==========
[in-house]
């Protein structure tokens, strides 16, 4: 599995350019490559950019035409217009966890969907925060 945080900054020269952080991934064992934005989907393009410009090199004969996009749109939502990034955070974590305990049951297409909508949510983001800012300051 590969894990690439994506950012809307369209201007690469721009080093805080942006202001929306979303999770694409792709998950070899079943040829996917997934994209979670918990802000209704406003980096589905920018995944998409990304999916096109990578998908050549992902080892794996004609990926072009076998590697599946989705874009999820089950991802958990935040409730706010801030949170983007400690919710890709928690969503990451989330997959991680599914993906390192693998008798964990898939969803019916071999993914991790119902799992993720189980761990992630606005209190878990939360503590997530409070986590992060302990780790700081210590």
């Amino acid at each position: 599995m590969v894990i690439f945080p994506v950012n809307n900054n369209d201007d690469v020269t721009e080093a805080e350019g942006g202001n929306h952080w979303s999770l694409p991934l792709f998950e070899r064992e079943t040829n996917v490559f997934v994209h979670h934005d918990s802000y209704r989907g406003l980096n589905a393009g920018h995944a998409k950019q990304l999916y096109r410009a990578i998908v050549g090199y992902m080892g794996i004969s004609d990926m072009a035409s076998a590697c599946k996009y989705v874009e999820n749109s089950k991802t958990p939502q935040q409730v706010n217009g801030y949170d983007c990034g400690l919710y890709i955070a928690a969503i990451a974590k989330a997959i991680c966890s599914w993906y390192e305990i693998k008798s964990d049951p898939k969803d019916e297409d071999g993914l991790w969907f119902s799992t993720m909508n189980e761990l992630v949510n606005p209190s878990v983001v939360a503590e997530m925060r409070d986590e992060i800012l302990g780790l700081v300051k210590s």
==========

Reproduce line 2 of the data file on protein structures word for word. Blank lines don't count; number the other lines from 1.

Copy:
């Protein structure tokens, strides 16, 4: 599995350019490559950019035409217009966890969907925060 945080900054020269952080991934064992934005989907393009410009090199004969996009749109939502990034955070974590305990049951297409909508949510983001800012300051 590969894990690439994506950012809307369209201007690469721009080093805080942006202001929306979303999770694409792709998950070899079943040829996917997934994209979670918990802000209704406003980096589905920018995944998409990304999916096109990578998908050549992902080892794996004609990926072009076998590697599946989705874009999820089950991802958990935040409730706010801030949170983007400690919710890709928690969503990451989330997959991680599914993906390192693998008798964990898939969803019916071999993914991790119902799992993720189980761990992630606005209190878990939360503590997530409070986590992060302990780790700081210590």